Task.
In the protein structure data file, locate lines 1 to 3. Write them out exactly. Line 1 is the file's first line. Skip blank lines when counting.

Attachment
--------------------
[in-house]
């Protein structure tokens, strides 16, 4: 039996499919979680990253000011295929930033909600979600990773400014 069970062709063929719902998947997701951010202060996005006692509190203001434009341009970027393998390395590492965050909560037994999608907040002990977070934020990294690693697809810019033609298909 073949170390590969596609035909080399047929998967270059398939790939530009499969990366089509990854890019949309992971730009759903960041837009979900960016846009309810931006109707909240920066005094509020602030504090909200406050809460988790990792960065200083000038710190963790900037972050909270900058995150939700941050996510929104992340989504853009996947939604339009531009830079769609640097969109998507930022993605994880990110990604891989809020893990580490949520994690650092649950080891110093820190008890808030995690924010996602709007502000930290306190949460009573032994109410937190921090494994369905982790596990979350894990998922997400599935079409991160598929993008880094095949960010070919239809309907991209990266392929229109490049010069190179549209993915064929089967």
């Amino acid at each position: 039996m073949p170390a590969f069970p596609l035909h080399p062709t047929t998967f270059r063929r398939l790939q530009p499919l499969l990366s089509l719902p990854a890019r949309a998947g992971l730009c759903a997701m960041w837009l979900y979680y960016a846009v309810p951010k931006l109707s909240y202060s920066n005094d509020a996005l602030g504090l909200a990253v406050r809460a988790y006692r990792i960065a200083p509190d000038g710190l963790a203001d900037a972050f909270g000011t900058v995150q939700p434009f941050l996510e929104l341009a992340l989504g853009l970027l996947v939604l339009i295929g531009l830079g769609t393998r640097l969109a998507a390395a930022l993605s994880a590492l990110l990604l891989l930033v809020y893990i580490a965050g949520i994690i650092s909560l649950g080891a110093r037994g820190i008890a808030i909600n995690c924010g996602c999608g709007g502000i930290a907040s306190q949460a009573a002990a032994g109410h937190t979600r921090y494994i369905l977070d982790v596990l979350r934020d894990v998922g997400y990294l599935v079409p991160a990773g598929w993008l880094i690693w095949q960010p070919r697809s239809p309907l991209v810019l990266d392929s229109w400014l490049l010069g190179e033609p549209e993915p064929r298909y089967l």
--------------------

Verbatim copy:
[in-house]
């Protein structure tokens, strides 16, 4: 039996499919979680990253000011295929930033909600979600990773400014 069970062709063929719902998947997701951010202060996005006692509190203001434009341009970027393998390395590492965050909560037994999608907040002990977070934020990294690693697809810019033609298909 073949170390590969596609035909080399047929998967270059398939790939530009499969990366089509990854890019949309992971730009759903960041837009979900960016846009309810931006109707909240920066005094509020602030504090909200406050809460988790990792960065200083000038710190963790900037972050909270900058995150939700941050996510929104992340989504853009996947939604339009531009830079769609640097969109998507930022993605994880990110990604891989809020893990580490949520994690650092649950080891110093820190008890808030995690924010996602709007502000930290306190949460009573032994109410937190921090494994369905982790596990979350894990998922997400599935079409991160598929993008880094095949960010070919239809309907991209990266392929229109490049010069190179549209993915064929089967």
């Amino acid at each position: 039996m073949p170390a590969f069970p596609l035909h080399p062709t047929t998967f270059r063929r398939l790939q530009p499919l499969l990366s089509l719902p990854a890019r949309a998947g992971l730009c759903a997701m960041w837009l979900y979680y960016a846009v309810p951010k931006l109707s909240y202060s920066n005094d509020a996005l602030g504090l909200a990253v406050r809460a988790y006692r990792i960065a200083p509190d000038g710190l963790a203001d900037a972050f909270g000011t900058v995150q939700p434009f941050l996510e929104l341009a992340l989504g853009l970027l996947v939604l339009i295929g531009l830079g769609t393998r640097l969109a998507a390395a930022l993605s994880a590492l990110l990604l891989l930033v809020y893990i580490a965050g949520i994690i650092s909560l649950g080891a110093r037994g820190i008890a808030i909600n995690c924010g996602c999608g709007g502000i930290a907040s306190q949460a009573a002990a032994g109410h937190t979600r921090y494994i369905l977070d982790v596990l979350r934020d894990v998922g997400y990294l599935v079409p991160a990773g598929w993008l880094i690693w095949q960010p070919r697809s239809p309907l991209v810019l990266d392929s229109w400014l490049l010069g190179e033609p549209e993915p064929r298909y089967l």